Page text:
Texas Historical Commission
Raba Kistner, Inc. (RKI) was contracted by Harris County Engineering Department (CLIENT), to conduct archaeological investigations in support of a road improvements along 8.09 miles (13 km) of existing road along Old Washington County Road and Binford Roads, located in northwestern Harris County, Texas. The purpose of this investigation was to identify any surface-exposed or shallowly buried cultural deposits within the limits of the proposed undertaking and, if possible, assess their significance and eligibility for inclusion in the National Register of Historic Places (NRHP) and for formal designation as State Antiquities Landmarks (SALs). As the project will be conducted on publicly-owned land and is sponsored by the Harris County Engineering Department, an entity of the State of Texas, the proposed project is subject to review under the Antiquities Code of Texas (ACT) (Texas Natural Resources Code, Title 9, Chapter 191). All work was conducted in accordance with the Archeological Survey Standards for Texas, as set forth by the Council of Texas Archeologists (CTA) and the Texas Historical Commission (THC) under Texas Antiquities Committee Permit Number 9622.
Investigations consisted of a background review and intensive pedestrian survey augmented with shovel testing within the APE. The background review revealed that the majority of the project area is underlain by soils derived from loamy deposits of the Pliocene-age Willis Formation. Only six separate areas along Binford Road totaling 4,410-feet (1,344 m) contain Holocene-age deposits. As such, in a background review submitted for consultation to the THC, RKI recommended that archaeological investigations focus on the area containing the Holocene-age deposits. Based on the information provided in the background review, the THC concurred with the recommendation. Therefore, the Area of Potential Effects (APE) for the project is defined as the six areas along Binford Road totaling 4,410-feet (1,344 m), within the 75-foot (22.8 m) ROW, totaling approximately 7.59-acres (3.07 ha).
Field investigations were conducted on October 7, 2020. Antonio E. Padilla served as the Principal Investigator for the project and all fieldwork was conducted by Staff Archaeologists Adam Birge, Chris Matthews, and Archaeologist Tiffany Lindley. Report preparation was conducted by Adam Birge. Adam Birge and Bruce Martin provided geographical information system (GIS) during fieldwork and report production.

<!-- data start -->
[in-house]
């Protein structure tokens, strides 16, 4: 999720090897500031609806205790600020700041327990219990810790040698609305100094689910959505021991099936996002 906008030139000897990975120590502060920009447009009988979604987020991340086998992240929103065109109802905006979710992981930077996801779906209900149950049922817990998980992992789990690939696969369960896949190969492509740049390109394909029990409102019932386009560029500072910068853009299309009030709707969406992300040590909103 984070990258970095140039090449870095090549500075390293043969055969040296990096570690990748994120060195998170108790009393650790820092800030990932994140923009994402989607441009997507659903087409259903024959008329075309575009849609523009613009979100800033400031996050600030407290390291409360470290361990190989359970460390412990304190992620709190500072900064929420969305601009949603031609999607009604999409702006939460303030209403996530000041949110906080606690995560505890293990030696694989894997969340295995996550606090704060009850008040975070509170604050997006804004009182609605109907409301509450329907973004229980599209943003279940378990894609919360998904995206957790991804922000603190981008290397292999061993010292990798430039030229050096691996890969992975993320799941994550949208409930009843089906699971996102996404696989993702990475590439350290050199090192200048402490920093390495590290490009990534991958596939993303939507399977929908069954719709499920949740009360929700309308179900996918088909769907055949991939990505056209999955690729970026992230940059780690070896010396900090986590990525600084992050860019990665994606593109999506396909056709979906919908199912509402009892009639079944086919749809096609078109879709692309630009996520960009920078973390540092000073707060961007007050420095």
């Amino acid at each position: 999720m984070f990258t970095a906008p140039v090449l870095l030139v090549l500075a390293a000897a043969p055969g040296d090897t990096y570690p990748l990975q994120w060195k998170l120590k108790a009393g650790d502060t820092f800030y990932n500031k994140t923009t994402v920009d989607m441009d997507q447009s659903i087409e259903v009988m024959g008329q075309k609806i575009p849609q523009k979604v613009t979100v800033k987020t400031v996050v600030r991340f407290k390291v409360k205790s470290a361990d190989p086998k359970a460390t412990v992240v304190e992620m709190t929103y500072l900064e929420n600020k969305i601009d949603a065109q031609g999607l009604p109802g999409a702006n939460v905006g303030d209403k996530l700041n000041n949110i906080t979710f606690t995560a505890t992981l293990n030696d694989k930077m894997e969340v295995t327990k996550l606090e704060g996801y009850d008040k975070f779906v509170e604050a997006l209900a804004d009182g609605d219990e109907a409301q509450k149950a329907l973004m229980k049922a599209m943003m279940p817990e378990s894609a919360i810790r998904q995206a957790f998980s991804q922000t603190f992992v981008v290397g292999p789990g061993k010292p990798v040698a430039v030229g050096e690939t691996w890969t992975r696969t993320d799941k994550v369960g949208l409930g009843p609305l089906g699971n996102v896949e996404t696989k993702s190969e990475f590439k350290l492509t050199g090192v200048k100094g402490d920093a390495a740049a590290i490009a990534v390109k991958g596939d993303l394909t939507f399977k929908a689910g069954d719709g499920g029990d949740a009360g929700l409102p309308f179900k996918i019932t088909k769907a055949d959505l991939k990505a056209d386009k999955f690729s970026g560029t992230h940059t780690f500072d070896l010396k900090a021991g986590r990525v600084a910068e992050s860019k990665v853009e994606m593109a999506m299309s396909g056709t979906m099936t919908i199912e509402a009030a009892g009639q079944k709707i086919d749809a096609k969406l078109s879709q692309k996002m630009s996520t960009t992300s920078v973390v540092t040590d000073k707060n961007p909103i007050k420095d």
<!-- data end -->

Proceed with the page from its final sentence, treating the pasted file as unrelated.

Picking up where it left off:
During the pedestrian survey of the APE, it was found that the area had been lightly graded for the existing roadbed with both shoulders consisting of graded shoulders with ditches. Vegetation ranged from manicured lawns to tall grasses with hardwood trees. As a result of the investigations, 15 shovel tests (AB1–AB2, CM1–CM9, and TL1–TL4) were attempted; however, only 14 were excavated. The fifteenth was not excavated due to the lack of soil. No cultural materials were observed on the surface or encountered within any of the shovel tests.
RKI has made a reasonable and good faith effort to identified cultural resources within the given APE. No significant deposits or features were identified during the intensive pedestrian survey of the APE. As such, RKI recommends no further archaeological investigations within the APE. However, should changes be made within the APE, further work may be required. All field records and photographs produced during investigations will be permanently housed at the Center for Archaeological Research at the University of Texas at San Antonio.
Creative Commons License
This work is licensed under a Creative Commons Attribution-NonCommercial 4.0 International License
American Material Culture Commons, Archaeological Anthropology Commons, Environmental Studies Commons, Other American Studies Commons, Other Arts and Humanities Commons, Other History of Art, Architecture, and Archaeology Commons, United States History Commons
Tell us how this article helped you.